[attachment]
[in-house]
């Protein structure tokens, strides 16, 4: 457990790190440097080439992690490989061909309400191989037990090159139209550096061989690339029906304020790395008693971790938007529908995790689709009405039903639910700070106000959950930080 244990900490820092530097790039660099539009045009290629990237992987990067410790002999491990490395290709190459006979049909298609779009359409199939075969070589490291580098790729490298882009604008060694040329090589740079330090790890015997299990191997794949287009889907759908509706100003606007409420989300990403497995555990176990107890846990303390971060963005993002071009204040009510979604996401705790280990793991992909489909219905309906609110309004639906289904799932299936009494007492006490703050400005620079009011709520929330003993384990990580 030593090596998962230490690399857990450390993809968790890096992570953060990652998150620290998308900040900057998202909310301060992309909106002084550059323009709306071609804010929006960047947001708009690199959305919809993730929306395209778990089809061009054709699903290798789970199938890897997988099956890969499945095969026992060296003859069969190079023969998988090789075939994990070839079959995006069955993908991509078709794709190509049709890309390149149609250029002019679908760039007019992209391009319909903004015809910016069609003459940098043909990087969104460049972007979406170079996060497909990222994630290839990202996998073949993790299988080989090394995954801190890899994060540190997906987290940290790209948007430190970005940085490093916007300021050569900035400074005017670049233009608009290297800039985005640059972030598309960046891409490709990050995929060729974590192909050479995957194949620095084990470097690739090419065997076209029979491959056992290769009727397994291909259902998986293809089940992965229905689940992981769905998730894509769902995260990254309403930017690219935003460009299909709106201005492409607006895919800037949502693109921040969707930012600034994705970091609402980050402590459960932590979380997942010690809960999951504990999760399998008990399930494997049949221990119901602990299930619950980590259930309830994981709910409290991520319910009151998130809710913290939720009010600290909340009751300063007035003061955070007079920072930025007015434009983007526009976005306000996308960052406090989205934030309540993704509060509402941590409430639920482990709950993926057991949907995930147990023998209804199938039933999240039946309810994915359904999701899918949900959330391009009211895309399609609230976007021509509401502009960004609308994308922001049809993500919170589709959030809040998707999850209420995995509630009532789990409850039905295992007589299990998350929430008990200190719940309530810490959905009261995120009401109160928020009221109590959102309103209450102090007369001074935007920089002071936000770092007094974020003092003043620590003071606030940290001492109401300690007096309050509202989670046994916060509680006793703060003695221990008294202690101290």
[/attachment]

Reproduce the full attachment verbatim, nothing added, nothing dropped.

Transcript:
[in-house]
């Protein structure tokens, strides 16, 4: 457990790190440097080439992690490989061909309400191989037990090159139209550096061989690339029906304020790395008693971790938007529908995790689709009405039903639910700070106000959950930080 244990900490820092530097790039660099539009045009290629990237992987990067410790002999491990490395290709190459006979049909298609779009359409199939075969070589490291580098790729490298882009604008060694040329090589740079330090790890015997299990191997794949287009889907759908509706100003606007409420989300990403497995555990176990107890846990303390971060963005993002071009204040009510979604996401705790280990793991992909489909219905309906609110309004639906289904799932299936009494007492006490703050400005620079009011709520929330003993384990990580 030593090596998962230490690399857990450390993809968790890096992570953060990652998150620290998308900040900057998202909310301060992309909106002084550059323009709306071609804010929006960047947001708009690199959305919809993730929306395209778990089809061009054709699903290798789970199938890897997988099956890969499945095969026992060296003859069969190079023969998988090789075939994990070839079959995006069955993908991509078709794709190509049709890309390149149609250029002019679908760039007019992209391009319909903004015809910016069609003459940098043909990087969104460049972007979406170079996060497909990222994630290839990202996998073949993790299988080989090394995954801190890899994060540190997906987290940290790209948007430190970005940085490093916007300021050569900035400074005017670049233009608009290297800039985005640059972030598309960046891409490709990050995929060729974590192909050479995957194949620095084990470097690739090419065997076209029979491959056992290769009727397994291909259902998986293809089940992965229905689940992981769905998730894509769902995260990254309403930017690219935003460009299909709106201005492409607006895919800037949502693109921040969707930012600034994705970091609402980050402590459960932590979380997942010690809960999951504990999760399998008990399930494997049949221990119901602990299930619950980590259930309830994981709910409290991520319910009151998130809710913290939720009010600290909340009751300063007035003061955070007079920072930025007015434009983007526009976005306000996308960052406090989205934030309540993704509060509402941590409430639920482990709950993926057991949907995930147990023998209804199938039933999240039946309810994915359904999701899918949900959330391009009211895309399609609230976007021509509401502009960004609308994308922001049809993500919170589709959030809040998707999850209420995995509630009532789990409850039905295992007589299990998350929430008990200190719940309530810490959905009261995120009401109160928020009221109590959102309103209450102090007369001074935007920089002071936000770092007094974020003092003043620590003071606030940290001492109401300690007096309050509202989670046994916060509680006793703060003695221990008294202690101290």